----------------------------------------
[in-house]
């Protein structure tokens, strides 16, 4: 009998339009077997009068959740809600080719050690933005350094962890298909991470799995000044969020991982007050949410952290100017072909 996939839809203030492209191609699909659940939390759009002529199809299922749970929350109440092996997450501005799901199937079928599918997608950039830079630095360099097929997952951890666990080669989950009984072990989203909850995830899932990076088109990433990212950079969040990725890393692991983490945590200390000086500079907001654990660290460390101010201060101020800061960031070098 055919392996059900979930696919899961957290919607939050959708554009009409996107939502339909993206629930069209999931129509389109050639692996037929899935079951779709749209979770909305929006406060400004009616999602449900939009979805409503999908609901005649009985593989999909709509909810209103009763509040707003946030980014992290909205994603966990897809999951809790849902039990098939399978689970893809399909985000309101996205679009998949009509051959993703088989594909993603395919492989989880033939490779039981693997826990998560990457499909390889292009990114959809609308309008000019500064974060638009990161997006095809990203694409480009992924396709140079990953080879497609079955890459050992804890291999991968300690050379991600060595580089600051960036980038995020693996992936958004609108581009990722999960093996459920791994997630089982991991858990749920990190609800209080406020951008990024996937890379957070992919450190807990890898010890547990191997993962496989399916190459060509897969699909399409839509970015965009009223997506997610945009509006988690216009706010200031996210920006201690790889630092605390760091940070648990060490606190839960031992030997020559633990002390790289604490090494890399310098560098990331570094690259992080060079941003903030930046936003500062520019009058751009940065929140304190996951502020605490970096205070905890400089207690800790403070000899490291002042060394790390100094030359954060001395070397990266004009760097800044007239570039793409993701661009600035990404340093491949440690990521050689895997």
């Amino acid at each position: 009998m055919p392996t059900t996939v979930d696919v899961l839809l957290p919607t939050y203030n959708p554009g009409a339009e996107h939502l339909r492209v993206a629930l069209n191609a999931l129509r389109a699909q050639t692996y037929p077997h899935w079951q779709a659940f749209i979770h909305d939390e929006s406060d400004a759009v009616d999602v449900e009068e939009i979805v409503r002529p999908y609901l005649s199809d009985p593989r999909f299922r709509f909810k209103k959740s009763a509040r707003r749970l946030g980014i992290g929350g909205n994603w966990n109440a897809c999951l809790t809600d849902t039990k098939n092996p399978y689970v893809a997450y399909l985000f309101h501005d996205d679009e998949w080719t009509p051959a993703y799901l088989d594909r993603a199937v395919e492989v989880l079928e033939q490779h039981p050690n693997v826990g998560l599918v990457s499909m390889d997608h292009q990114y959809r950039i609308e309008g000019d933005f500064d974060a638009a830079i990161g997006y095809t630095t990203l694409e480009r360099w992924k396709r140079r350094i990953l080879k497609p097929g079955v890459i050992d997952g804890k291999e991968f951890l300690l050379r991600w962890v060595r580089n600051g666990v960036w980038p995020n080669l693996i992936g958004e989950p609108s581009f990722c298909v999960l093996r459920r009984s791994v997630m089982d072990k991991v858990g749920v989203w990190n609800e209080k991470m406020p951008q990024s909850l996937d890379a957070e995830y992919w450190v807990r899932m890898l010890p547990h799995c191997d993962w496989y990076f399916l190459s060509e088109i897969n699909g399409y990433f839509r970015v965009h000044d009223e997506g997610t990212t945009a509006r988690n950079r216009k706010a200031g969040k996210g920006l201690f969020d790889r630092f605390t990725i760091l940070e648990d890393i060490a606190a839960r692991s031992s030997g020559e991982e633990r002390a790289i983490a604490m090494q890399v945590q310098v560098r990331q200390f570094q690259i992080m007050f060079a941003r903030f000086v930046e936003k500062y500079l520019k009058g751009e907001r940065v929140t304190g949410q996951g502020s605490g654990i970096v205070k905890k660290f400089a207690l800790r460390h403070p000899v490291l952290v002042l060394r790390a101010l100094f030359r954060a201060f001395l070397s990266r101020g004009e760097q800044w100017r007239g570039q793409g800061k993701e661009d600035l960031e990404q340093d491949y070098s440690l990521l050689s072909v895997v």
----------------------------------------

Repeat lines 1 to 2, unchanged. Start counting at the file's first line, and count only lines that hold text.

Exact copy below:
[in-house]
């Protein structure tokens, strides 16, 4: 009998339009077997009068959740809600080719050690933005350094962890298909991470799995000044969020991982007050949410952290100017072909 996939839809203030492209191609699909659940939390759009002529199809299922749970929350109440092996997450501005799901199937079928599918997608950039830079630095360099097929997952951890666990080669989950009984072990989203909850995830899932990076088109990433990212950079969040990725890393692991983490945590200390000086500079907001654990660290460390101010201060101020800061960031070098 055919392996059900979930696919899961957290919607939050959708554009009409996107939502339909993206629930069209999931129509389109050639692996037929899935079951779709749209979770909305929006406060400004009616999602449900939009979805409503999908609901005649009985593989999909709509909810209103009763509040707003946030980014992290909205994603966990897809999951809790849902039990098939399978689970893809399909985000309101996205679009998949009509051959993703088989594909993603395919492989989880033939490779039981693997826990998560990457499909390889292009990114959809609308309008000019500064974060638009990161997006095809990203694409480009992924396709140079990953080879497609079955890459050992804890291999991968300690050379991600060595580089600051960036980038995020693996992936958004609108581009990722999960093996459920791994997630089982991991858990749920990190609800209080406020951008990024996937890379957070992919450190807990890898010890547990191997993962496989399916190459060509897969699909399409839509970015965009009223997506997610945009509006988690216009706010200031996210920006201690790889630092605390760091940070648990060490606190839960031992030997020559633990002390790289604490090494890399310098560098990331570094690259992080060079941003903030930046936003500062520019009058751009940065929140304190996951502020605490970096205070905890400089207690800790403070000899490291002042060394790390100094030359954060001395070397990266004009760097800044007239570039793409993701661009600035990404340093491949440690990521050689895997």